If you are interested in the whole story, read chapters 22-25 here.
Now you may very well be thinking at this point “pah! old hat! I knew all this…” I shall therefore proceed in part 2, assuming I ever find the time to write it, to look at what noises Victorian and Modern Ghosts make according to the findings of psychical research – but for now I shall leave you with an anecdote. I have above offered what I hope is a sensible explanation as to why Victorian Ghosts clank chains – but many years ago my friend David Curtin suggested that gurgling, groaning and the clanking of chains in ghosts might coincide with the development of the indoor toilet – rather than tell visitors Aunt Fanny was locked in the lave with a very dodgy tummy, the ghost was blamed for the noises! :)
And just in case you all think I have finally taken leave of my senses in dedicating my leisure time to the pressing societal issue of “why do ghost go woo?”, a) will it really be any more irrelevant than anything happening at a political conference this week, and b) I’m not the first – Ian Topham has a thread on the topic on the Mysterious Britain forum!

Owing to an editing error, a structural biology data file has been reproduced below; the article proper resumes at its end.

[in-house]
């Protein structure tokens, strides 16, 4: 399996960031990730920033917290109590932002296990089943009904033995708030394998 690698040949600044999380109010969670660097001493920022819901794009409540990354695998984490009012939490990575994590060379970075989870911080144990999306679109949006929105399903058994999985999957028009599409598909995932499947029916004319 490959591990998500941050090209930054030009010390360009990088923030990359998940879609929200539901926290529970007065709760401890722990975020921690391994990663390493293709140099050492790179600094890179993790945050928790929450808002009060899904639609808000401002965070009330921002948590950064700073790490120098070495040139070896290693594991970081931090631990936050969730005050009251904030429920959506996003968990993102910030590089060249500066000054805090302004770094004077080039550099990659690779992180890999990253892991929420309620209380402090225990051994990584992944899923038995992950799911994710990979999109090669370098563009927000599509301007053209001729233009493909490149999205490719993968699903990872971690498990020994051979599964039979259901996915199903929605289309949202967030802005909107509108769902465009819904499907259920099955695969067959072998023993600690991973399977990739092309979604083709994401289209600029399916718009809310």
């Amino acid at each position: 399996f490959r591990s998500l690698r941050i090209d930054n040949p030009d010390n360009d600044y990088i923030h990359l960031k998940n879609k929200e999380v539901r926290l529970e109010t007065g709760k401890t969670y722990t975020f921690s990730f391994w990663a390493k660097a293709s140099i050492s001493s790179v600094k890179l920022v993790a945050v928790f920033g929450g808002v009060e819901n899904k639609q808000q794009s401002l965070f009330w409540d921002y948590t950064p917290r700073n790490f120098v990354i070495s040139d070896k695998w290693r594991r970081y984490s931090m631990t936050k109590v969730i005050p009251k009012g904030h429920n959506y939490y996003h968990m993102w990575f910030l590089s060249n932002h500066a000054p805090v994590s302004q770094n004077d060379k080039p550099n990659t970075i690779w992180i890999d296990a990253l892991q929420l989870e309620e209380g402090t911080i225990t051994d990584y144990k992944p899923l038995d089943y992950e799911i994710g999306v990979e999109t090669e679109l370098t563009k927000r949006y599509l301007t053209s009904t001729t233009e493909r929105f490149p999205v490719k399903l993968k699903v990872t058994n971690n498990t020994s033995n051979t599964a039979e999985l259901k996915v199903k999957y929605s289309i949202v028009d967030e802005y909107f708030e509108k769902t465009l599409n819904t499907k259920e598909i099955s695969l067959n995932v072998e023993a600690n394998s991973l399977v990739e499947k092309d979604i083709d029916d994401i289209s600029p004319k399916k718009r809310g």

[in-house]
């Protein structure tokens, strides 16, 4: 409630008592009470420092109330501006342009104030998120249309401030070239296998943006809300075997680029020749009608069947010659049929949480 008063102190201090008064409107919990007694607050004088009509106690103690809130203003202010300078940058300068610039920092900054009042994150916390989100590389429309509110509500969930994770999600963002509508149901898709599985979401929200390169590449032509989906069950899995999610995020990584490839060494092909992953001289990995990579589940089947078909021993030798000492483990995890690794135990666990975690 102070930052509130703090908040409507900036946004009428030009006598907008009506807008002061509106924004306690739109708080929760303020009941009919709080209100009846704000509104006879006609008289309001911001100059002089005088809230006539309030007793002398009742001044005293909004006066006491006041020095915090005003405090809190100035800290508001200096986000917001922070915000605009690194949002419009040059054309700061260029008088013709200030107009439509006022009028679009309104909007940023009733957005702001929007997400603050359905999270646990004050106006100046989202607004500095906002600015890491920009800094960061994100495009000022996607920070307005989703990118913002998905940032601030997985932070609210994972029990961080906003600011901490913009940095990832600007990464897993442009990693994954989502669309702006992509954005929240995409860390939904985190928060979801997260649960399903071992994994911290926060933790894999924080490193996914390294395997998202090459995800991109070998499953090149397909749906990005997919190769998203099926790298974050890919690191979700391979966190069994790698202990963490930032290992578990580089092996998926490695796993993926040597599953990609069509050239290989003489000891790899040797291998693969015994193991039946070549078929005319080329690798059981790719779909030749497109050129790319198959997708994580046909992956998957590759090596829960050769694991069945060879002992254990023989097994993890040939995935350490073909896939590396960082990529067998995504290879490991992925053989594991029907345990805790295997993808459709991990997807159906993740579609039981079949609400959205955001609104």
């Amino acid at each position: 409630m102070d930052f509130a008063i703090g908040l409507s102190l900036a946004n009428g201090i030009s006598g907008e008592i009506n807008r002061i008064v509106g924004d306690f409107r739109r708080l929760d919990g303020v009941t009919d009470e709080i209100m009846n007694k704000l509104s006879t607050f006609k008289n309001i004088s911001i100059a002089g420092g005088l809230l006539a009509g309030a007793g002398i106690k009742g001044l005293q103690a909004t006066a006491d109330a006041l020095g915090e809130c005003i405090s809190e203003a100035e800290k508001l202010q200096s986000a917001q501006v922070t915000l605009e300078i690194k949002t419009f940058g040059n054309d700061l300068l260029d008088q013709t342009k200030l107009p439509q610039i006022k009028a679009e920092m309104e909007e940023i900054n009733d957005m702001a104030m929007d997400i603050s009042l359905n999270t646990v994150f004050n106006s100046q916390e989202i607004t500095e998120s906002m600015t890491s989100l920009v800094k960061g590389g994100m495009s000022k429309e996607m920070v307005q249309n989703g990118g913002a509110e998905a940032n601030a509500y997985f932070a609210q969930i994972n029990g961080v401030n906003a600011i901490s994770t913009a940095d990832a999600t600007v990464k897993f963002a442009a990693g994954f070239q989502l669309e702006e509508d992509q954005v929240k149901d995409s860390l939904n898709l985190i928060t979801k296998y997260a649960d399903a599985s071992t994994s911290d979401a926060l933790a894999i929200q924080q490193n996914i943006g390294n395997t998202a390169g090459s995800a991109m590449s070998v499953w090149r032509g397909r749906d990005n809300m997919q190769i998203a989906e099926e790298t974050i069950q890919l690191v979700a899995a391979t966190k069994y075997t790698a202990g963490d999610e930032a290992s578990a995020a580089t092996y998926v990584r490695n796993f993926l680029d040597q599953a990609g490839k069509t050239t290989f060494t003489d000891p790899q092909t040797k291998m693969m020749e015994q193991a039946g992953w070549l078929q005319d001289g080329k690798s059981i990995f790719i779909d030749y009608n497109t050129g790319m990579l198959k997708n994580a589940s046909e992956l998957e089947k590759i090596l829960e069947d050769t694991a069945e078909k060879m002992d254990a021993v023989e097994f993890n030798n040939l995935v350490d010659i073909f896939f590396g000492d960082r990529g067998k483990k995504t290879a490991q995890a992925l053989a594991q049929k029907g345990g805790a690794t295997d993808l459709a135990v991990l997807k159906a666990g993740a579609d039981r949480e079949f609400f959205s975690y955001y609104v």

I’ll be back with a part two at some point :)
This week DC is on holiday, and having failed to find anywhere pleasant in Bavaria to visit at short notice decided to mooch around the Cotswolds, just enjoying his time off. On Tuesday he called me up and asked if I fancied day exploring the Roman remains in the Cotswolds, and so we set off sightseeing. I think this region was Britannia Primus, the first district of Roman Britain, and it seems little known outside of historians just how important South-West Britain was in the Roman period. We started by driving the twenty or so miles down to Cirencester, Roman Corinium, and drove past the amphitheatre to park up in town as we were hungry. Still I have found a picture of the site today…